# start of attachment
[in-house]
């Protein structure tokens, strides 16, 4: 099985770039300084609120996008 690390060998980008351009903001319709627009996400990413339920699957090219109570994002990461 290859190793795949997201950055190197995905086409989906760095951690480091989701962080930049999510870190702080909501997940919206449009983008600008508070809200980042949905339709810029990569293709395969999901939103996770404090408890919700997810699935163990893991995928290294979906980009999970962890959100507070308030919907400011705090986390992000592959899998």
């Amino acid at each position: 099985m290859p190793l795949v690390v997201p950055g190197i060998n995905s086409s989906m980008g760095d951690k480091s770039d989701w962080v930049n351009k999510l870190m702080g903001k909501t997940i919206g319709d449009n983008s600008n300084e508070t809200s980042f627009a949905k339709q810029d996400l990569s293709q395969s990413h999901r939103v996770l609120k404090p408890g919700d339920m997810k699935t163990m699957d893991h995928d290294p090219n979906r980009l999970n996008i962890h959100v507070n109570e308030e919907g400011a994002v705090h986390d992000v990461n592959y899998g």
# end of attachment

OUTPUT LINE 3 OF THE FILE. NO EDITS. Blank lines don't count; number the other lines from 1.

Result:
């Amino acid at each position: 099985m290859p190793l795949v690390v997201p950055g190197i060998n995905s086409s989906m980008g760095d951690k480091s770039d989701w962080v930049n351009k999510l870190m702080g903001k909501t997940i919206g319709d449009n983008s600008n300084e508070t809200s980042f627009a949905k339709q810029d996400l990569s293709q395969s990413h999901r939103v996770l609120k404090p408890g919700d339920m997810k699935t163990m699957d893991h995928d290294p090219n979906r980009l999970n996008i962890h959100v507070n109570e308030e919907g400011a994002v705090h986390d992000v990461n592959y899998g």